Conclusion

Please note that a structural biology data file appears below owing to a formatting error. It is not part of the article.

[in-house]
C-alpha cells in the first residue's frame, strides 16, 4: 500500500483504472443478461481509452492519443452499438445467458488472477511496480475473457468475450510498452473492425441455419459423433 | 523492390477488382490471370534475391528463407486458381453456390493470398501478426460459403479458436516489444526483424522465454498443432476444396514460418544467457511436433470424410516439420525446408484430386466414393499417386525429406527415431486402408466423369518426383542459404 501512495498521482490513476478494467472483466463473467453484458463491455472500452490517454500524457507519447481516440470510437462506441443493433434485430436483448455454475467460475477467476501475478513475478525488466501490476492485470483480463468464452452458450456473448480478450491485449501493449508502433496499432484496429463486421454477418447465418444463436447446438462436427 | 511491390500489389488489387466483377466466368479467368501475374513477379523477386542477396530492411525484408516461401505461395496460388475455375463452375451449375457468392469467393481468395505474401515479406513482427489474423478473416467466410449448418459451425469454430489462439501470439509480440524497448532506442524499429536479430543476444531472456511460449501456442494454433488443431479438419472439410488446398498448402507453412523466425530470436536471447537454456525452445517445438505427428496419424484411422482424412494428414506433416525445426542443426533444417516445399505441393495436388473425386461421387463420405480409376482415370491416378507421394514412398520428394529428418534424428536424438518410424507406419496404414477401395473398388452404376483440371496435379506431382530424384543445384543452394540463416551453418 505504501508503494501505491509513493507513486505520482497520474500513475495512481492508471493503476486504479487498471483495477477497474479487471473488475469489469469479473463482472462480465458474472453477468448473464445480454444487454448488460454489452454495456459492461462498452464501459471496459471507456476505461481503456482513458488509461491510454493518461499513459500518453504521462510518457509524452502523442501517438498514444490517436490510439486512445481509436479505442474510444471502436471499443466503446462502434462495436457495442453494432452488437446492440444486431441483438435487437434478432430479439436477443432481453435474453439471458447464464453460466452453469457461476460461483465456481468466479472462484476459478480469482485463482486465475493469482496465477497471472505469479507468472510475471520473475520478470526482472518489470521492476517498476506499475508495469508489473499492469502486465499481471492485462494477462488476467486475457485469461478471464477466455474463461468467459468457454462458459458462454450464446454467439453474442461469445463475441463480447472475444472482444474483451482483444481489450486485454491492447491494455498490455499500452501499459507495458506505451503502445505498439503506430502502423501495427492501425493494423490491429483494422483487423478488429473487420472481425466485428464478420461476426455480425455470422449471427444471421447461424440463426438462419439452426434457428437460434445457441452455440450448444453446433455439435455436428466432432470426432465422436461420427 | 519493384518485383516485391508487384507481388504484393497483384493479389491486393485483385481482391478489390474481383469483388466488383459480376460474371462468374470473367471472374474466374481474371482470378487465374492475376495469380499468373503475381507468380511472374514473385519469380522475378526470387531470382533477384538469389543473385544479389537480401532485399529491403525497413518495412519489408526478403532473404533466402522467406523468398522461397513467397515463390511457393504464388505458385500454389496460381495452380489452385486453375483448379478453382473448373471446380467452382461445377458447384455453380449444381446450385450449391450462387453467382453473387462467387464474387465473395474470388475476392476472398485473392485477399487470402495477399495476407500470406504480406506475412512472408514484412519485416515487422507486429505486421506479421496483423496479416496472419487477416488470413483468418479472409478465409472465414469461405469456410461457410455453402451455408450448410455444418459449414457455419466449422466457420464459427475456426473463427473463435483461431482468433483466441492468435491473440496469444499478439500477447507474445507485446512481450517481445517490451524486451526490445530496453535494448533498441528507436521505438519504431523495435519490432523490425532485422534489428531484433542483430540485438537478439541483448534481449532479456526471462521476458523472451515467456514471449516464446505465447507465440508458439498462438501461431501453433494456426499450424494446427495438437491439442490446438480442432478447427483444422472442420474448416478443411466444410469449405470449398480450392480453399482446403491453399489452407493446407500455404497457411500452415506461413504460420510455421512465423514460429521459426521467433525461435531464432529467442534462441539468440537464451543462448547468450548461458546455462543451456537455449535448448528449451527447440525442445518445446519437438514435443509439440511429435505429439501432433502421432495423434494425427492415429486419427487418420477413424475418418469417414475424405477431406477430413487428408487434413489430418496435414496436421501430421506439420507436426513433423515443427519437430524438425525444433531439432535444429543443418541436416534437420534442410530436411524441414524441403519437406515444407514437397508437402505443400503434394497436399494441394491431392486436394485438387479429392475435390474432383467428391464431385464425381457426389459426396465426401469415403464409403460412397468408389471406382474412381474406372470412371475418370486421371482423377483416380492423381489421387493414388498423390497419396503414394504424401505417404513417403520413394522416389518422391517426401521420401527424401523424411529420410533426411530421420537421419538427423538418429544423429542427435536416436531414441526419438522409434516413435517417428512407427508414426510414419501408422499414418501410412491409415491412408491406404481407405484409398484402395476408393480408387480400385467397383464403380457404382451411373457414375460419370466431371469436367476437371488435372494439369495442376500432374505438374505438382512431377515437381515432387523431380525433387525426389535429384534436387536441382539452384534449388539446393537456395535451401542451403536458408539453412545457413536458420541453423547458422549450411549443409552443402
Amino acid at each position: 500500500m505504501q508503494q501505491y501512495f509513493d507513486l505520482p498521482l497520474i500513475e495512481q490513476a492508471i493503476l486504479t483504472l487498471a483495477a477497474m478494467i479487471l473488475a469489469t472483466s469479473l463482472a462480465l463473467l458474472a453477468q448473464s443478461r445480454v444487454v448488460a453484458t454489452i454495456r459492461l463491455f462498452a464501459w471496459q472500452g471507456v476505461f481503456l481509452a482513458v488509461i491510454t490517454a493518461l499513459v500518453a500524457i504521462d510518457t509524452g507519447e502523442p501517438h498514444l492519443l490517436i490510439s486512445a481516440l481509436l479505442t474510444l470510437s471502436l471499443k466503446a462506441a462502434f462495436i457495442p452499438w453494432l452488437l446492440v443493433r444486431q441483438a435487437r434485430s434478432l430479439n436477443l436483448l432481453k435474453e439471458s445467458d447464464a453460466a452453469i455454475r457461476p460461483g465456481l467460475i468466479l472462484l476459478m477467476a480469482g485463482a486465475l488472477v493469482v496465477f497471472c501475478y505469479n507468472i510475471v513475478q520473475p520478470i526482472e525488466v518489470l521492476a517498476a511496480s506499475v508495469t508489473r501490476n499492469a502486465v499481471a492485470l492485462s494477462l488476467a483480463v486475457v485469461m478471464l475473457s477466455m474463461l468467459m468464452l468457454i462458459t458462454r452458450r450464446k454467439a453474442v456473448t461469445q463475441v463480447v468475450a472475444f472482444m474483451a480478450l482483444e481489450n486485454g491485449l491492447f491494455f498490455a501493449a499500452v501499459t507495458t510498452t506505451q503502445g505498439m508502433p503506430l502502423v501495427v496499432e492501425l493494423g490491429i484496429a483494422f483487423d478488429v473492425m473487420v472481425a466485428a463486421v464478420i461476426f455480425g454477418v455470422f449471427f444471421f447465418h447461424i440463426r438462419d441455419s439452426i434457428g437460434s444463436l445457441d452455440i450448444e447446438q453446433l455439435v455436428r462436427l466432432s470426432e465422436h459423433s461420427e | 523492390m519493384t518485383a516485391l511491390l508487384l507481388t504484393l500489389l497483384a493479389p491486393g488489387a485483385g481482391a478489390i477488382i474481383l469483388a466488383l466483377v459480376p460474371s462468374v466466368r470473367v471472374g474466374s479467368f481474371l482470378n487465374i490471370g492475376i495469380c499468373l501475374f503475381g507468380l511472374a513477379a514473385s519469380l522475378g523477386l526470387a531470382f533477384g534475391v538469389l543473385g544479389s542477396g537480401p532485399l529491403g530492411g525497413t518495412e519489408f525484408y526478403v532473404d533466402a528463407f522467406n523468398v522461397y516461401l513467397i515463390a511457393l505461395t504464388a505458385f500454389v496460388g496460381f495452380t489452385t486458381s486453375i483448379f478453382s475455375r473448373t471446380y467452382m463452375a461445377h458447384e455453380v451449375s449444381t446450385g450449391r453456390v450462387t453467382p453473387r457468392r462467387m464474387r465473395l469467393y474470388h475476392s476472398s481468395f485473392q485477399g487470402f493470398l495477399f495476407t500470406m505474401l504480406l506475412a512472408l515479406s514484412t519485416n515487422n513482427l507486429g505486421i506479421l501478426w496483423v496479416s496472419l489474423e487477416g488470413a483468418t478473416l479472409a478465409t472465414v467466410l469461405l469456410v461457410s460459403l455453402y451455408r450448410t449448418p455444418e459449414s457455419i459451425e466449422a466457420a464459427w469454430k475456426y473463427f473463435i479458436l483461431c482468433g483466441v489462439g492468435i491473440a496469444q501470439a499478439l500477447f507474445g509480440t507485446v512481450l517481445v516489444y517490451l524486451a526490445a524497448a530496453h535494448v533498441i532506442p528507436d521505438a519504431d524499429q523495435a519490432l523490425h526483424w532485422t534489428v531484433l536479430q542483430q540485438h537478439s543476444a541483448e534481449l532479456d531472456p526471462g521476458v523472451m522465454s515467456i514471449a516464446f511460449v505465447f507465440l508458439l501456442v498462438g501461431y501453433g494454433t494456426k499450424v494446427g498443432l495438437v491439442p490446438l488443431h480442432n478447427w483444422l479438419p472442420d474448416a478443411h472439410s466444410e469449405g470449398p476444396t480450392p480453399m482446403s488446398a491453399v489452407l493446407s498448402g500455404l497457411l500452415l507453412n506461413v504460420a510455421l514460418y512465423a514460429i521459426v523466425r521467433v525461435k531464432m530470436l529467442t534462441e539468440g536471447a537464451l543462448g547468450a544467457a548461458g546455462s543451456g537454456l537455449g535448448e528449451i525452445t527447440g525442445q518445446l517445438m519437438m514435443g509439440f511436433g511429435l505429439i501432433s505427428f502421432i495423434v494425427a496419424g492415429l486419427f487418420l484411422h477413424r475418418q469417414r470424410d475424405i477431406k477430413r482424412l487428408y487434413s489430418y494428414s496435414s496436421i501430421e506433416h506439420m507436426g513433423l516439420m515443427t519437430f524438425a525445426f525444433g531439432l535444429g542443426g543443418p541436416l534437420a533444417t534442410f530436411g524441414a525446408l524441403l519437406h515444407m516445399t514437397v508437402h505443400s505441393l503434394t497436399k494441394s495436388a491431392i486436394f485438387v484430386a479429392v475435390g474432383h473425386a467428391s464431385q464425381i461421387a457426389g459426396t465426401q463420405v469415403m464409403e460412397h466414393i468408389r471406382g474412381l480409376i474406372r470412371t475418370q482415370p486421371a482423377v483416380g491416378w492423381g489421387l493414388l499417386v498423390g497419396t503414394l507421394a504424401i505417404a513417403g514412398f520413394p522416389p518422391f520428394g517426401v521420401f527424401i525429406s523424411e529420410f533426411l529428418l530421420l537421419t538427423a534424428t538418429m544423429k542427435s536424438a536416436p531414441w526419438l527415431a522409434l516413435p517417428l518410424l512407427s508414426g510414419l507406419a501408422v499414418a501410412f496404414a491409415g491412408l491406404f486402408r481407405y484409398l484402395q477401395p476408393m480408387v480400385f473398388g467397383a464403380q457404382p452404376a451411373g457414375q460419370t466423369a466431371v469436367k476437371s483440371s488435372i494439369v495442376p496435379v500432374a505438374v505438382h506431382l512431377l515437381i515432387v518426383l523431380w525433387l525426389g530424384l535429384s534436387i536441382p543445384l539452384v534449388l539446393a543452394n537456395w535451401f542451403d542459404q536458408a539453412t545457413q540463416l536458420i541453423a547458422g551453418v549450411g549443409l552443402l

Both trait and state worry relate to multiple biases in information-processing and cognition, including a general tendency towards various forms of negative self-referent thinking. Key attributes of worry include accessibility and content of threat schemas, intolerance of uncertainty, appraisals of personal incompetence in handling threats, catastrophizing, use of worry as an avoidance coping strategy, and distinctive metacognitions and thought control strategies. Worry relates to multiple biases that may have a functional unity through supporting an adaptation to perceived threat. Worry represents an orientation to the demands and challenges of life that prioritizes anticipation and preparation for threats. As functional analyses of worry have emphasized, anticipation may sometimes be adaptive. However, this adaptive strategy also carries various risks related to excessive attention to potential threats, interference with beneficial emotional processing, harmful metacognitions, and vulnerability to dysfunctional interactions with the outside world that promote cognitive distortions and prolong cycles of worry.

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